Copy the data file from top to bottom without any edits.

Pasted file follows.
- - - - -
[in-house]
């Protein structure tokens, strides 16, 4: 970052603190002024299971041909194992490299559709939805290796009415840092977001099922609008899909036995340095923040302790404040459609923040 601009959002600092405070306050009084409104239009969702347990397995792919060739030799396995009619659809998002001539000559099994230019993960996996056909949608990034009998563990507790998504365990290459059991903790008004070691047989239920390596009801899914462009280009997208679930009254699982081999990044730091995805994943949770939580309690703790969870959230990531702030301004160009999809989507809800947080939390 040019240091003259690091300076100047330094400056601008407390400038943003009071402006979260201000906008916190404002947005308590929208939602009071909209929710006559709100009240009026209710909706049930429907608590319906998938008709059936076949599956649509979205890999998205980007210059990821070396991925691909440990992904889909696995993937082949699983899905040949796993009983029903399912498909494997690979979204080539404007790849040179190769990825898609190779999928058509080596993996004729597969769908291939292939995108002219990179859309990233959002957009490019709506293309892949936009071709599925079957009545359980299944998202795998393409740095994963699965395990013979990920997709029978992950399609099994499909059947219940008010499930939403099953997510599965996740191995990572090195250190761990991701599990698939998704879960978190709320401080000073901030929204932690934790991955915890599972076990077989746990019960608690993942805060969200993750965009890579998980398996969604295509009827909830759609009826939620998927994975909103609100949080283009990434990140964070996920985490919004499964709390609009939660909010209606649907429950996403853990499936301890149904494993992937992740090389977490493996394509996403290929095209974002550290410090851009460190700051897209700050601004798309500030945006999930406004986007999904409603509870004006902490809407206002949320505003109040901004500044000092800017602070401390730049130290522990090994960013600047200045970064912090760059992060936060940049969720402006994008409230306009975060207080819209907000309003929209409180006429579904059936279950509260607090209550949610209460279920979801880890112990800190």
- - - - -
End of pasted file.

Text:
[in-house]
């Protein structure tokens, strides 16, 4: 970052603190002024299971041909194992490299559709939805290796009415840092977001099922609008899909036995340095923040302790404040459609923040 601009959002600092405070306050009084409104239009969702347990397995792919060739030799396995009619659809998002001539000559099994230019993960996996056909949608990034009998563990507790998504365990290459059991903790008004070691047989239920390596009801899914462009280009997208679930009254699982081999990044730091995805994943949770939580309690703790969870959230990531702030301004160009999809989507809800947080939390 040019240091003259690091300076100047330094400056601008407390400038943003009071402006979260201000906008916190404002947005308590929208939602009071909209929710006559709100009240009026209710909706049930429907608590319906998938008709059936076949599956649509979205890999998205980007210059990821070396991925691909440990992904889909696995993937082949699983899905040949796993009983029903399912498909494997690979979204080539404007790849040179190769990825898609190779999928058509080596993996004729597969769908291939292939995108002219990179859309990233959002957009490019709506293309892949936009071709599925079957009545359980299944998202795998393409740095994963699965395990013979990920997709029978992950399609099994499909059947219940008010499930939403099953997510599965996740191995990572090195250190761990991701599990698939998704879960978190709320401080000073901030929204932690934790991955915890599972076990077989746990019960608690993942805060969200993750965009890579998980398996969604295509009827909830759609009826939620998927994975909103609100949080283009990434990140964070996920985490919004499964709390609009939660909010209606649907429950996403853990499936301890149904494993992937992740090389977490493996394509996403290929095209974002550290410090851009460190700051897209700050601004798309500030945006999930406004986007999904409603509870004006902490809407206002949320505003109040901004500044000092800017602070401390730049130290522990090994960013600047200045970064912090760059992060936060940049969720402006994008409230306009975060207080819209907000309003929209409180006429579904059936279950509260607090209550949610209460279920979801880890112990800190």